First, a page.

@Dave Schuler: I tend to agree with you on that. Now that we’re vigorously checking arriving airline passengers, it’s only a matter of time before we find people that may have to be quarantined. I can’t imagine any airline would be willing to fly them back to where they came from. I guess we don’t need the same kind of set-ups for quarantine that we do for actually treating the disease but I haven’t really seen any discussion of what the plan is to do with people coming from affected areas who may show up with slight fevers and need to be watched.

  11. al-Ameda says:

    Maybe Darrell Issa should investigate this: Why didn’t Obama act to get this man the care and treatment he needed sooner?

  12. michael reynolds says:

    So, three cases, one death so far.

    Yes, I can certainly see why we needed to freak out.

  13. michael reynolds says:

    @Dave Schuler:

    Pretty sure a country of 330 million people with an economy of 17 trillion dollars can manage to convert a few more hospital wards to isolation if they’re needed. That’s a slightly less onerous task than, say, ramping up tank production for WW2. In fact, I’m pretty sure we could increase isolation beds by a factor of ten over a long weekend.

  14. Dave Schuler says:

    @michael reynolds:

    I agree. Indeed, it’s my point.

    However, it can’t be done instantaneously or with a wave of a hand. It’s something we should be doing.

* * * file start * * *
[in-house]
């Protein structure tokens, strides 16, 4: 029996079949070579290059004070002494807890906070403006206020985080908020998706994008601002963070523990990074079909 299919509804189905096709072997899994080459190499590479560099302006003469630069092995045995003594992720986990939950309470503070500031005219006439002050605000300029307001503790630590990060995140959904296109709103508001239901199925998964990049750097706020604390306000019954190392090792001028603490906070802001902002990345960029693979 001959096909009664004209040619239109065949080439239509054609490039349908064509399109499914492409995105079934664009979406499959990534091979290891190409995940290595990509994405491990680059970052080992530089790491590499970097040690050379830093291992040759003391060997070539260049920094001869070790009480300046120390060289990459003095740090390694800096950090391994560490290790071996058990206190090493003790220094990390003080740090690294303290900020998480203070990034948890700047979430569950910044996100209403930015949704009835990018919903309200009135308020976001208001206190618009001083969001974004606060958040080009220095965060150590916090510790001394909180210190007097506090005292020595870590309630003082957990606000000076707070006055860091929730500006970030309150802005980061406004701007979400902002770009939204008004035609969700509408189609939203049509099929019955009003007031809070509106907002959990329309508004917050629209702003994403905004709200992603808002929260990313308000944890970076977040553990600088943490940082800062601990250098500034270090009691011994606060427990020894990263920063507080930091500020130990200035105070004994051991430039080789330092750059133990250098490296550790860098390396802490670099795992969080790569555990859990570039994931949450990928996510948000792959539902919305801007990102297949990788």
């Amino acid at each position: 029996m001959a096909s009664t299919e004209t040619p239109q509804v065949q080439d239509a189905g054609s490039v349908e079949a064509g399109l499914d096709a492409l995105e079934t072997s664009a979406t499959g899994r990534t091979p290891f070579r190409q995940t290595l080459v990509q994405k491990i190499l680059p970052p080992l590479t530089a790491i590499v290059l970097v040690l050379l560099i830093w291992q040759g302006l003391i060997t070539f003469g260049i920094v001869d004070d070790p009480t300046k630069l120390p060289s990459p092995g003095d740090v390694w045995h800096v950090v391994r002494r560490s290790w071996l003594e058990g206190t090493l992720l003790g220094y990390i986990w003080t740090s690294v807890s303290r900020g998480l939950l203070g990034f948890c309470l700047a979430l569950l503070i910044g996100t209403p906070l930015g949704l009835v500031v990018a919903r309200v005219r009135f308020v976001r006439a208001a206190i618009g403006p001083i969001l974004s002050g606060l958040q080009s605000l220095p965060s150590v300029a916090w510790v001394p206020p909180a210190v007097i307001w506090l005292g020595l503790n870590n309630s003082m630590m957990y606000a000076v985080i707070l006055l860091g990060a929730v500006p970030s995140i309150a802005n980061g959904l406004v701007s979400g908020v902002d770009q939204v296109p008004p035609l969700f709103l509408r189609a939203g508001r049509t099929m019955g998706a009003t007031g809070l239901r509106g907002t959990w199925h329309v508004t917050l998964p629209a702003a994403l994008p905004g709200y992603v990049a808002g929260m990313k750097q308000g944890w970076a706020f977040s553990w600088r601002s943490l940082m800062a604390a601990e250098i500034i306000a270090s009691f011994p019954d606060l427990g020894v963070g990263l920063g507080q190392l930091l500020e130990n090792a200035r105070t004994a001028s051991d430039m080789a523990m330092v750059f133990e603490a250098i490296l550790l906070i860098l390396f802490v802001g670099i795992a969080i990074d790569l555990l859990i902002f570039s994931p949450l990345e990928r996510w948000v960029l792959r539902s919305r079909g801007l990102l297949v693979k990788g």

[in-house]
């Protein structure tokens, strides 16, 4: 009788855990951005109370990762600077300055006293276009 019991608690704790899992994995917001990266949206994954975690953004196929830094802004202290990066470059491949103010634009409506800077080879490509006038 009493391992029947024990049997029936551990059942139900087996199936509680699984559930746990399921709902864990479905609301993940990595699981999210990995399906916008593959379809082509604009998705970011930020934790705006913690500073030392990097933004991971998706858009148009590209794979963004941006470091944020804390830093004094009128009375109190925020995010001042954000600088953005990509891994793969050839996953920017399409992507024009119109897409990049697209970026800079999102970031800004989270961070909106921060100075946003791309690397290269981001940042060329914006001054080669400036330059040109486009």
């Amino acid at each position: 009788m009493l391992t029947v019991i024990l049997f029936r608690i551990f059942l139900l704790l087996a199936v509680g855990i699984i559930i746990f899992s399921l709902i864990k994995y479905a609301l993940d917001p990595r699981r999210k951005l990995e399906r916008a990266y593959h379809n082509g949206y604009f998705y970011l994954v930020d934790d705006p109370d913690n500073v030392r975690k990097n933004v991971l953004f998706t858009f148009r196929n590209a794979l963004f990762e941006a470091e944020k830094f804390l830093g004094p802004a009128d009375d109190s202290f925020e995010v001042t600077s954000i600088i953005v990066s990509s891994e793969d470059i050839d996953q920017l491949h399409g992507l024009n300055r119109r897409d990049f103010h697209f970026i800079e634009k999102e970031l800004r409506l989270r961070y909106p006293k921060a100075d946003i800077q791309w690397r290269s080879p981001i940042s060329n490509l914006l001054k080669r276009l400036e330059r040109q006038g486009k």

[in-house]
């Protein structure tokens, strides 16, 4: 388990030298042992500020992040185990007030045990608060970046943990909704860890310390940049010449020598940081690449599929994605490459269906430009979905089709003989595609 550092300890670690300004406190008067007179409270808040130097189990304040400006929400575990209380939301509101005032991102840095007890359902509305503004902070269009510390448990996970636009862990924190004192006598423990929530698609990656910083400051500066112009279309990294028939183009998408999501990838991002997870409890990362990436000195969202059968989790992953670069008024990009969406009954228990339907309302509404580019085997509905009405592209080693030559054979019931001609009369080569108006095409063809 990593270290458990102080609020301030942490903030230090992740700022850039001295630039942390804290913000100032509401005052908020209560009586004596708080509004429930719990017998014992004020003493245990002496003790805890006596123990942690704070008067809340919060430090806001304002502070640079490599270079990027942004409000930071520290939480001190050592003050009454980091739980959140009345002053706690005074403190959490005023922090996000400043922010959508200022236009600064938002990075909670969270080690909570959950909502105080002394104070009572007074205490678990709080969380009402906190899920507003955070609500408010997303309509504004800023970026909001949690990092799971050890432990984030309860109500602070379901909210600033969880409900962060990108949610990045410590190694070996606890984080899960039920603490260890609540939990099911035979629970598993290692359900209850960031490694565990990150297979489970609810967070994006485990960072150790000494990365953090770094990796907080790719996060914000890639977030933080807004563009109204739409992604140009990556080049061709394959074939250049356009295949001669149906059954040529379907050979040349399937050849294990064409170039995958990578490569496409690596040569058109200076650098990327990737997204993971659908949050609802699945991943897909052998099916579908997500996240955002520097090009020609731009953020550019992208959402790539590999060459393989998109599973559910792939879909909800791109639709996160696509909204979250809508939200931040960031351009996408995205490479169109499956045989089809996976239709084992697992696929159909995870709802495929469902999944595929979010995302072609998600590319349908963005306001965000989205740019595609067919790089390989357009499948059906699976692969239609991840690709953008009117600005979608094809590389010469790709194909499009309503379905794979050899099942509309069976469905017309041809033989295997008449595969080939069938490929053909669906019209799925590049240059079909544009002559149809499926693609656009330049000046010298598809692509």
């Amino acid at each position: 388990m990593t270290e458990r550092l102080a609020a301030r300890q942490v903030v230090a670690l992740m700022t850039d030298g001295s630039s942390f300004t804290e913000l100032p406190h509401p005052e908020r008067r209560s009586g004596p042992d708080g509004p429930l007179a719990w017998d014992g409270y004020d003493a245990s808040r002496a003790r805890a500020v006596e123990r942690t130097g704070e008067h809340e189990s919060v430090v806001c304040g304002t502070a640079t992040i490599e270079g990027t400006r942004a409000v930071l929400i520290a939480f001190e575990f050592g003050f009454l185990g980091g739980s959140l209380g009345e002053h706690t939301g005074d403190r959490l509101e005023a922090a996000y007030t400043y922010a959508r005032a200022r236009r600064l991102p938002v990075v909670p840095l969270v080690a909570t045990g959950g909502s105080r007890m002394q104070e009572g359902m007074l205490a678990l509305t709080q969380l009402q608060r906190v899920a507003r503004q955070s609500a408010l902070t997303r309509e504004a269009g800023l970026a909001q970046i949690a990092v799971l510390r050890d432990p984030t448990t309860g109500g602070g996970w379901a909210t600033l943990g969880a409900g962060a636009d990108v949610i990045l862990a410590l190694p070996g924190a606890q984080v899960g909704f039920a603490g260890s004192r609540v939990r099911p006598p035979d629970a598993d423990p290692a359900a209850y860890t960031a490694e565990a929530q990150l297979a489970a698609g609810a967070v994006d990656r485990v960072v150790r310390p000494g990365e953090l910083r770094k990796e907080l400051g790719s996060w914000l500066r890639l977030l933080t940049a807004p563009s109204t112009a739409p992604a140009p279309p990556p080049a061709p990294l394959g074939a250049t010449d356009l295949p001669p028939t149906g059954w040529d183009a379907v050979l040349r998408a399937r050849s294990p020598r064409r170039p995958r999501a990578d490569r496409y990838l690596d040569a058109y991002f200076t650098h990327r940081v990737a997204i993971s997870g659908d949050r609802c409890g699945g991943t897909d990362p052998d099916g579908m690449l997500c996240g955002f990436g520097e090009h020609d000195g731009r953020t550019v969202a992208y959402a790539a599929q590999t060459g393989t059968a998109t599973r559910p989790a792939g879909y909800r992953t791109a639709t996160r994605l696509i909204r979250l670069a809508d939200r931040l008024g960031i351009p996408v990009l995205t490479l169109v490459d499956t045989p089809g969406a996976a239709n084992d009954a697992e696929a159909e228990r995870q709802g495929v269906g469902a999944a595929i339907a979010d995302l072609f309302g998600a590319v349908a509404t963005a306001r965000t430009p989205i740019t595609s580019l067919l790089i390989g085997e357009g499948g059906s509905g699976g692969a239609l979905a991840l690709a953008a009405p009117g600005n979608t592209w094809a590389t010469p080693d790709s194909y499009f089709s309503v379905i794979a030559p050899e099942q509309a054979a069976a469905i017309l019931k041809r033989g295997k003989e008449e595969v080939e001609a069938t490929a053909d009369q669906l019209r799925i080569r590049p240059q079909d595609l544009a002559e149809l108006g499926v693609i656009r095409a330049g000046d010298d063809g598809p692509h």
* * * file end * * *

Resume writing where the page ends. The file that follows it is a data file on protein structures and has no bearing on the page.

15. humanoid.panda says:

    @JKB: Was that no-bid contract a cover for money paid to Susan Rice to cover up Benghazi?

  16. Gustopher says:


    Ebola is suppose persist in semen for 30 or more days after recovery.

    I really have no idea where you get your crazy information from, but you really need to stop spreading your insane, wildly inaccurate, preposterous claims. 30 days of deadly semen is just ridiculously optimististc… It’s longer.

    According to the World Health Organization, “Men who have recovered from the disease can still transmit the virus through their semen for up to 7 weeks after recovery from illness.” Let us hope that he has been sent home with a couple of boxes of special antiviral tissues.

    (Also, it makes me question how countries can be declared Ebola free 42 days after the last infection, it should be 49 days after the last recovery.)

  17. T says:

    30 days of deadly semen

    what a great name for a band

  18. JKB says:


    I’m fairly certain, using the old math, that 7 weeks is more than 30 days. So my statement while not precise is not inaccurate.

    From the CDC:

    Once someone recovers from Ebola, they can no longer spread the virus. However, Ebola virus has been found in semen for up to 3 months. Abstinence from sex (including oral sex) is recommended for at least 3 months. If abstinence is not possible, condoms may help prevent the spread of disease.

    Now, oddly, that official statement on the CDC website seems to be contradictory. Unless, they are intimating that men cannot recover from Ebola faster than 3 months?